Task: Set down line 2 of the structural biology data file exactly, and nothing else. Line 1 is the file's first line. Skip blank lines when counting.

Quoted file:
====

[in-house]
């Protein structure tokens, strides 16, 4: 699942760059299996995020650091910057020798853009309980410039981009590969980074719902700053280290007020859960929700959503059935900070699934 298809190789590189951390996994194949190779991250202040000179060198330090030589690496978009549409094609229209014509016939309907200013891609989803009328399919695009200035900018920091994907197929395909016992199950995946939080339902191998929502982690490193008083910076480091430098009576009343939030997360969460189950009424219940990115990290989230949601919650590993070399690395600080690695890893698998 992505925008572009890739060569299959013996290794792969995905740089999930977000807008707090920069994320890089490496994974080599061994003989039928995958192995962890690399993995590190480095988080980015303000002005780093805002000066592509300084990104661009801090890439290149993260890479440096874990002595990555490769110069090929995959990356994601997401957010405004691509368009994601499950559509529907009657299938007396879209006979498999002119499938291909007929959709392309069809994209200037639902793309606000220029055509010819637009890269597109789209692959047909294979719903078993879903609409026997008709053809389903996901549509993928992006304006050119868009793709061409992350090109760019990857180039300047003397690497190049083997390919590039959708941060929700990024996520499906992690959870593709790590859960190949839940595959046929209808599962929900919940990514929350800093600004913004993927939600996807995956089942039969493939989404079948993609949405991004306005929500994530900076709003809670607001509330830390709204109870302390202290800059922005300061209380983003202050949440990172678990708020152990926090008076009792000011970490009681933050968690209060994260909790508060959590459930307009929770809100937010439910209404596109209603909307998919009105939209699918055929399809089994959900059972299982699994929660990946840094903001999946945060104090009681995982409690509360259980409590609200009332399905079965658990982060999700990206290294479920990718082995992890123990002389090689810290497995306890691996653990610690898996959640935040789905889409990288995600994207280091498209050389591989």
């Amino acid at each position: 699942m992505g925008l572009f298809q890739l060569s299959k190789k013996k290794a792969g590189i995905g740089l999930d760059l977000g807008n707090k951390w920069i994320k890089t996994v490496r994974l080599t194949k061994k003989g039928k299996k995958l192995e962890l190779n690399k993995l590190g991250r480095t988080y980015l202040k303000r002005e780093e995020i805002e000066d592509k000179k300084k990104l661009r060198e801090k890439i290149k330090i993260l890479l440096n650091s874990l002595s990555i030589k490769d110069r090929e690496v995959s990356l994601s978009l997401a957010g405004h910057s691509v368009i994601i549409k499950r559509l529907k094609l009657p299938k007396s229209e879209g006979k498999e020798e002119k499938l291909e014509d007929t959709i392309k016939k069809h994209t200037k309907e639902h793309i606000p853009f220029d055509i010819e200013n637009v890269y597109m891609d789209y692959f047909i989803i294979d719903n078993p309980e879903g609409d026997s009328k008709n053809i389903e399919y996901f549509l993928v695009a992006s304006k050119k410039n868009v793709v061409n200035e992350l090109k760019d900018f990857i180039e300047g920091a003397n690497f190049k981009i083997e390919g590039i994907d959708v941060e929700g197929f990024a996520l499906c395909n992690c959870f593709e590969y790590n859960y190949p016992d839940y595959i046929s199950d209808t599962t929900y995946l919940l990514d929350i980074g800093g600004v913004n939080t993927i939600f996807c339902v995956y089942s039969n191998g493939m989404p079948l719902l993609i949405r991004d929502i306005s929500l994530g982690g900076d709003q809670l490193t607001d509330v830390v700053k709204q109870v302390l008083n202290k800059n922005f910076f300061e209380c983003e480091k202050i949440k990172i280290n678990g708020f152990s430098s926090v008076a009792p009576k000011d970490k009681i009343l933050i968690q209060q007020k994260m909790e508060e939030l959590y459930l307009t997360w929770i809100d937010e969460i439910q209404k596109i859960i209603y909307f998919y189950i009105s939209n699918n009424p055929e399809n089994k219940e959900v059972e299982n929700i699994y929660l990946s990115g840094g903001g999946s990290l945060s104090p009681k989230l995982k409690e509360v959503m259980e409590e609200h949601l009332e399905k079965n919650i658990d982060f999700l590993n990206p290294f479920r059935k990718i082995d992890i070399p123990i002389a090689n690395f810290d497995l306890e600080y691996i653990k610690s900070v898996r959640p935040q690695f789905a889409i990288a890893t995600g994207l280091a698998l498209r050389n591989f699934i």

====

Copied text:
């Protein structure tokens, strides 16, 4: 699942760059299996995020650091910057020798853009309980410039981009590969980074719902700053280290007020859960929700959503059935900070699934 298809190789590189951390996994194949190779991250202040000179060198330090030589690496978009549409094609229209014509016939309907200013891609989803009328399919695009200035900018920091994907197929395909016992199950995946939080339902191998929502982690490193008083910076480091430098009576009343939030997360969460189950009424219940990115990290989230949601919650590993070399690395600080690695890893698998 992505925008572009890739060569299959013996290794792969995905740089999930977000807008707090920069994320890089490496994974080599061994003989039928995958192995962890690399993995590190480095988080980015303000002005780093805002000066592509300084990104661009801090890439290149993260890479440096874990002595990555490769110069090929995959990356994601997401957010405004691509368009994601499950559509529907009657299938007396879209006979498999002119499938291909007929959709392309069809994209200037639902793309606000220029055509010819637009890269597109789209692959047909294979719903078993879903609409026997008709053809389903996901549509993928992006304006050119868009793709061409992350090109760019990857180039300047003397690497190049083997390919590039959708941060929700990024996520499906992690959870593709790590859960190949839940595959046929209808599962929900919940990514929350800093600004913004993927939600996807995956089942039969493939989404079948993609949405991004306005929500994530900076709003809670607001509330830390709204109870302390202290800059922005300061209380983003202050949440990172678990708020152990926090008076009792000011970490009681933050968690209060994260909790508060959590459930307009929770809100937010439910209404596109209603909307998919009105939209699918055929399809089994959900059972299982699994929660990946840094903001999946945060104090009681995982409690509360259980409590609200009332399905079965658990982060999700990206290294479920990718082995992890123990002389090689810290497995306890691996653990610690898996959640935040789905889409990288995600994207280091498209050389591989």